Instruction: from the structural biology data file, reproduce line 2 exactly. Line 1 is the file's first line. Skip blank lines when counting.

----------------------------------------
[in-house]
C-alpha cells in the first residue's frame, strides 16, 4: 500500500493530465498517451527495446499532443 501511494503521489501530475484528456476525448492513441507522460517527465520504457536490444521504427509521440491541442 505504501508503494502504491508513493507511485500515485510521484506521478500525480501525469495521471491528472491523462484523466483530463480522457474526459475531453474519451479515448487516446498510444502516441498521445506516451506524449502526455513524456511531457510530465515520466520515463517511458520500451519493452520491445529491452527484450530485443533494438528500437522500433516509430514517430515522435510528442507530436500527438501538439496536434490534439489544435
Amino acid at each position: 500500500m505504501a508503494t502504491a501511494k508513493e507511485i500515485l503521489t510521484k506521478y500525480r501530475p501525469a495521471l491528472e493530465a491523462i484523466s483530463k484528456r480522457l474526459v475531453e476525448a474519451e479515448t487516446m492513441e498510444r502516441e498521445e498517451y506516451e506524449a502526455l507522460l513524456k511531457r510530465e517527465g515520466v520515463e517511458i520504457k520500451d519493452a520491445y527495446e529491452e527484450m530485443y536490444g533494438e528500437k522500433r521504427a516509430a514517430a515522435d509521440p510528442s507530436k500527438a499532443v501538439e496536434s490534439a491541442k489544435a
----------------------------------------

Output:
C-alpha cells in the first residue's frame, strides 16, 4: 500500500493530465498517451527495446499532443 501511494503521489501530475484528456476525448492513441507522460517527465520504457536490444521504427509521440491541442 505504501508503494502504491508513493507511485500515485510521484506521478500525480501525469495521471491528472491523462484523466483530463480522457474526459475531453474519451479515448487516446498510444502516441498521445506516451506524449502526455513524456511531457510530465515520466520515463517511458520500451519493452520491445529491452527484450530485443533494438528500437522500433516509430514517430515522435510528442507530436500527438501538439496536434490534439489544435